Environmental groups want further study on ECRL impact

Prime Minister Najib Razak (centre) and other leaders during the East Coast Rail Link groundbreaking in Kuantan yesterday. Environmental organisations have voiced concern that the challenges presented by natural habitats along the rail link's route have not been taken into account in the planning of the project. – The Malaysian Insight pic, August 10, 2017.

ENVIRONMENTAL groups are urging for a moratorium on the East Coast Rail Link (ECRL) and further evaluation to be carried out over concerns that “environmentally sensitive areas” along its route would be impacted.

Malaysian Nature Society, Pertubuhan Pelindung Khazanah Alam Malaysia, and Treat Every Environment Special, in a joint statement today, called on the government to undertake a comprehensive analysis of the massive project, involving state agencies, environmental organisations, research institutions, businesses, civil society and other stakeholders.

“We are concerned that ECRL will traverse the Central Forest Spine (CFS), as well as coastal forest areas, wetlands and rivers.

“All these are part of sensitive and interconnected ecosystems, and home to many endangered and rare wildlife species, including tigers, elephants, tapirs and sun bears.”

Yesterday, Prime Minster Najib Razak officiated at the ECRL groundbreaking in Kuantan.

ECRL is set to become the nation’s longest rail project, with a total 688km of rail link, at a cost of RM55 billion, to be built by China Communications Construction Company Ltd.

The environmental groups said it was vital to protect areas along the link’s route as they provided 90% of the nation’s water supply, aided in local climate control and flood mitigation, and protected irreplaceable biodiversity.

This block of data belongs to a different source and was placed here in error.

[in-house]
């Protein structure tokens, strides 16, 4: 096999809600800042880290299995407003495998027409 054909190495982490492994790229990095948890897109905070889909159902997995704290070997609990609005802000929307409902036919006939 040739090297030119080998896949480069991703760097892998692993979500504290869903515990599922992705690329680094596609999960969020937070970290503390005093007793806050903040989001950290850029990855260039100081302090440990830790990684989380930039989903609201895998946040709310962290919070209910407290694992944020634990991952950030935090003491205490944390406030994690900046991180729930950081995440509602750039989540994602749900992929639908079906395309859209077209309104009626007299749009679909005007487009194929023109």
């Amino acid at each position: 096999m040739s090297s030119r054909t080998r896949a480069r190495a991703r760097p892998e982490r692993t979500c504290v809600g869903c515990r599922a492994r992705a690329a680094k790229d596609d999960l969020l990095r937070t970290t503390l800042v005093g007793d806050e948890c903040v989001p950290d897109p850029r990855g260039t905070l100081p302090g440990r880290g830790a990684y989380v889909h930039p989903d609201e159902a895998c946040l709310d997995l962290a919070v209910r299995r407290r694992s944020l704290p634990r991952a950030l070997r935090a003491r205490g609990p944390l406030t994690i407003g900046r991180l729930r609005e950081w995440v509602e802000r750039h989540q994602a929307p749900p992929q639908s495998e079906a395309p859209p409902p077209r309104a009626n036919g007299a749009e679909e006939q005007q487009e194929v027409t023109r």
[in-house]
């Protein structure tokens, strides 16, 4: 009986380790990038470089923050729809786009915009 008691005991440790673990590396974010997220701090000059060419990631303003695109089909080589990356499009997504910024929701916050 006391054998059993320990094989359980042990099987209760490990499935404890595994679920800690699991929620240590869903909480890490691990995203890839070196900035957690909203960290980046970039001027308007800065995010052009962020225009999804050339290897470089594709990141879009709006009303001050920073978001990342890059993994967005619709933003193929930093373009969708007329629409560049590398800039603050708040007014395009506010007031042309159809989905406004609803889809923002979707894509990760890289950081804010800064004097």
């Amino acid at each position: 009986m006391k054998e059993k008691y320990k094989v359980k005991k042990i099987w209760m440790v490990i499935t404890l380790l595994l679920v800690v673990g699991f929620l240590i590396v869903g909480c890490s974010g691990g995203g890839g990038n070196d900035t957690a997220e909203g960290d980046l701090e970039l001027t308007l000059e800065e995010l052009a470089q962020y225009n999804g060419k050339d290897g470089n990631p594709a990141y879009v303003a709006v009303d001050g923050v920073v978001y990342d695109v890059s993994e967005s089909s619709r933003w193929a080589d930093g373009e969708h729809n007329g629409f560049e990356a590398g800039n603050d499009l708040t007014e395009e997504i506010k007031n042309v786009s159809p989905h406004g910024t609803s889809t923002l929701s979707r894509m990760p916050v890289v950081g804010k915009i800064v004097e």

“We recognise that the government has made efforts to mitigate and minimise the environmental impact of the project, including building underground tunnels and viaducts.

“ECRL will still cut through forests, causing fragmentation, and this is contrary to the CFS master plan, which seeks to connect all fragmented forest areas.

“We understand that the project will be fenced off for safety purposes. However, this will affect the movement of wildlife.

“We are also worried about the effects of noise pollution on wildlife during the project’s construction.”

 The groups also voiced concern that the challenges presented by natural habitats had not been factored in, including the construction of the rail link through Melaleuca swamps in Terengganu and Kelantan.

“These swamps are subject to flood and fire during the wet and dry seasons, and construction in these areas should be avoided.

“There is a need for a wildlife management plan before construction begins.

“We are concerned that if such a plan already exists, it was drawn up without consulting stakeholders.”

The groups added that they were worried about whether the project would lead to a huge infrastructure debt for the country.

“We ask that the federal government provide more information on the project’s loan repayment, its impact and whether the project is going to create huge infrastructure debt.” – August 10, 2017.

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